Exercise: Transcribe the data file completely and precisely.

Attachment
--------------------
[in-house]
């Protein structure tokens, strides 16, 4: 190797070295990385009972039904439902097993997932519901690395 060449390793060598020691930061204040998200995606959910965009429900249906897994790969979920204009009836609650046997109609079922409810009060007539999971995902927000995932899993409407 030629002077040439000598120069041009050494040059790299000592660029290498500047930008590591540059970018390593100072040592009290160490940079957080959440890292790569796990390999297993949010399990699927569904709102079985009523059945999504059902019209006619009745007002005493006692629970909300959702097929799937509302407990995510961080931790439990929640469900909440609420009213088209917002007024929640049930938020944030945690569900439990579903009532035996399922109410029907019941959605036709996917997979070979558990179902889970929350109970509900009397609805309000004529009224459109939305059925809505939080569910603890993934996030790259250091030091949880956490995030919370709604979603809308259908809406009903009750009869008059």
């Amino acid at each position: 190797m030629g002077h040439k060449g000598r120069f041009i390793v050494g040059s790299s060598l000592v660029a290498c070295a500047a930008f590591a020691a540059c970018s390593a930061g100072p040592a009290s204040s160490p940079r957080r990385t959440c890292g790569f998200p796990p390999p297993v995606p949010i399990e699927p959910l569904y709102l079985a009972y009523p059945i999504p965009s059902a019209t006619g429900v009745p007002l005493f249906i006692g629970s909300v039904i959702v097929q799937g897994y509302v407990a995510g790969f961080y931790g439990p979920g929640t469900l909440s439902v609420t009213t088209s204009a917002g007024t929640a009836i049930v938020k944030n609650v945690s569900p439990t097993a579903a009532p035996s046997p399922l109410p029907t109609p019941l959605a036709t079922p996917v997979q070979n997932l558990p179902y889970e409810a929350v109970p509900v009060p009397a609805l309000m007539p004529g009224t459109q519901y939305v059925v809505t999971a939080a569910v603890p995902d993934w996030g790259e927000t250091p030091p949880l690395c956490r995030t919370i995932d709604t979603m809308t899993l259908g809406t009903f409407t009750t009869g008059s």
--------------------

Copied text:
[in-house]
């Protein structure tokens, strides 16, 4: 190797070295990385009972039904439902097993997932519901690395 060449390793060598020691930061204040998200995606959910965009429900249906897994790969979920204009009836609650046997109609079922409810009060007539999971995902927000995932899993409407 030629002077040439000598120069041009050494040059790299000592660029290498500047930008590591540059970018390593100072040592009290160490940079957080959440890292790569796990390999297993949010399990699927569904709102079985009523059945999504059902019209006619009745007002005493006692629970909300959702097929799937509302407990995510961080931790439990929640469900909440609420009213088209917002007024929640049930938020944030945690569900439990579903009532035996399922109410029907019941959605036709996917997979070979558990179902889970929350109970509900009397609805309000004529009224459109939305059925809505939080569910603890993934996030790259250091030091949880956490995030919370709604979603809308259908809406009903009750009869008059």
């Amino acid at each position: 190797m030629g002077h040439k060449g000598r120069f041009i390793v050494g040059s790299s060598l000592v660029a290498c070295a500047a930008f590591a020691a540059c970018s390593a930061g100072p040592a009290s204040s160490p940079r957080r990385t959440c890292g790569f998200p796990p390999p297993v995606p949010i399990e699927p959910l569904y709102l079985a009972y009523p059945i999504p965009s059902a019209t006619g429900v009745p007002l005493f249906i006692g629970s909300v039904i959702v097929q799937g897994y509302v407990a995510g790969f961080y931790g439990p979920g929640t469900l909440s439902v609420t009213t088209s204009a917002g007024t929640a009836i049930v938020k944030n609650v945690s569900p439990t097993a579903a009532p035996s046997p399922l109410p029907t109609p019941l959605a036709t079922p996917v997979q070979n997932l558990p179902y889970e409810a929350v109970p509900v009060p009397a609805l309000m007539p004529g009224t459109q519901y939305v059925v809505t999971a939080a569910v603890p995902d993934w996030g790259e927000t250091p030091p949880l690395c956490r995030t919370i995932d709604t979603m809308t899993l259908g809406t009903f409407t009750t009869g008059s």